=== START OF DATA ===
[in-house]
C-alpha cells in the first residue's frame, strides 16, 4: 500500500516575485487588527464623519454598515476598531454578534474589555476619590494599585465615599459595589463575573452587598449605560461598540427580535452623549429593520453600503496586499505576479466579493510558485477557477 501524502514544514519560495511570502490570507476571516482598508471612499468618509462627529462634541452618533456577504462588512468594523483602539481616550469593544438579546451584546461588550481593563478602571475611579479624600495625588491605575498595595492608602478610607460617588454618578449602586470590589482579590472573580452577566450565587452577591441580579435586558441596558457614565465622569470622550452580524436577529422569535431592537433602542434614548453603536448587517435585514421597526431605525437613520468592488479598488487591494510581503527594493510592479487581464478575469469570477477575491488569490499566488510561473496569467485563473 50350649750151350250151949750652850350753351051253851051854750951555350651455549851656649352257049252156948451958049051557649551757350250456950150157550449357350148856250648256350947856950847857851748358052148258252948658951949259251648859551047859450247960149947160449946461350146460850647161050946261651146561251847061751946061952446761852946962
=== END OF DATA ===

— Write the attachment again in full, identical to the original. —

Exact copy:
[in-house]
C-alpha cells in the first residue's frame, strides 16, 4: 500500500516575485487588527464623519454598515476598531454578534474589555476619590494599585465615599459595589463575573452587598449605560461598540427580535452623549429593520453600503496586499505576479466579493510558485477557477 501524502514544514519560495511570502490570507476571516482598508471612499468618509462627529462634541452618533456577504462588512468594523483602539481616550469593544438579546451584546461588550481593563478602571475611579479624600495625588491605575498595595492608602478610607460617588454618578449602586470590589482579590472573580452577566450565587452577591441580579435586558441596558457614565465622569470622550452580524436577529422569535431592537433602542434614548453603536448587517435585514421597526431605525437613520468592488479598488487591494510581503527594493510592479487581464478575469469570477477575491488569490499566488510561473496569467485563473 50350649750151350250151949750652850350753351051253851051854750951555350651455549851656649352257049252156948451958049051557649551757350250456950150157550449357350148856250648256350947856950847857851748358052148258252948658951949259251648859551047859450247960149947160449946461350146460850647161050946261651146561251847061751946061952446761852946962